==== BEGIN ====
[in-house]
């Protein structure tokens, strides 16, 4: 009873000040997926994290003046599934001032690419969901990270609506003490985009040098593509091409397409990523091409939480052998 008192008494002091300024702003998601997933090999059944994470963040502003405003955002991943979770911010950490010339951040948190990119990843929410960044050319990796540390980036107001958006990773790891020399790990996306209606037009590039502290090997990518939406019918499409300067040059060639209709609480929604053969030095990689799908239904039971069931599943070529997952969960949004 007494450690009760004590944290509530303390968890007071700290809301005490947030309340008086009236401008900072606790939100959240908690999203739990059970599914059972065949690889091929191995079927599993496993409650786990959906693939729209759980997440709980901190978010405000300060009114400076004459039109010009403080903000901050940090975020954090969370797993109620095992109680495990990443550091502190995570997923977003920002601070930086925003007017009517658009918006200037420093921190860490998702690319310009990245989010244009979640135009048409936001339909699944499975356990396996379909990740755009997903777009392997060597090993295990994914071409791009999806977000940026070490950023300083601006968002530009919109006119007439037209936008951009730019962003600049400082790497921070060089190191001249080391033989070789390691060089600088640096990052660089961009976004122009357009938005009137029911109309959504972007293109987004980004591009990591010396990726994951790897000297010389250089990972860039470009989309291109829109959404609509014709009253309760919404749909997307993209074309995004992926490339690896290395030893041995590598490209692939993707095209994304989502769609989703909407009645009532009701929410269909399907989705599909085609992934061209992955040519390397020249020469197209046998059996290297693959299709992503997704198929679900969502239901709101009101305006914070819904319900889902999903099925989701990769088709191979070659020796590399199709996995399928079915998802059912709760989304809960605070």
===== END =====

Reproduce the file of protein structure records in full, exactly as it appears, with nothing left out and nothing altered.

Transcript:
[in-house]
């Protein structure tokens, strides 16, 4: 009873000040997926994290003046599934001032690419969901990270609506003490985009040098593509091409397409990523091409939480052998 008192008494002091300024702003998601997933090999059944994470963040502003405003955002991943979770911010950490010339951040948190990119990843929410960044050319990796540390980036107001958006990773790891020399790990996306209606037009590039502290090997990518939406019918499409300067040059060639209709609480929604053969030095990689799908239904039971069931599943070529997952969960949004 007494450690009760004590944290509530303390968890007071700290809301005490947030309340008086009236401008900072606790939100959240908690999203739990059970599914059972065949690889091929191995079927599993496993409650786990959906693939729209759980997440709980901190978010405000300060009114400076004459039109010009403080903000901050940090975020954090969370797993109620095992109680495990990443550091502190995570997923977003920002601070930086925003007017009517658009918006200037420093921190860490998702690319310009990245989010244009979640135009048409936001339909699944499975356990396996379909990740755009997903777009392997060597090993295990994914071409791009999806977000940026070490950023300083601006968002530009919109006119007439037209936008951009730019962003600049400082790497921070060089190191001249080391033989070789390691060089600088640096990052660089961009976004122009357009938005009137029911109309959504972007293109987004980004591009990591010396990726994951790897000297010389250089990972860039470009989309291109829109959404609509014709009253309760919404749909997307993209074309995004992926490339690896290395030893041995590598490209692939993707095209994304989502769609989703909407009645009532009701929410269909399907989705599909085609992934061209992955040519390397020249020469197209046998059996290297693959299709992503997704198929679900969502239901709101009101305006914070819904319900889902999903099925989701990769088709191979070659020796590399199709996995399928079915998802059912709760989304809960605070």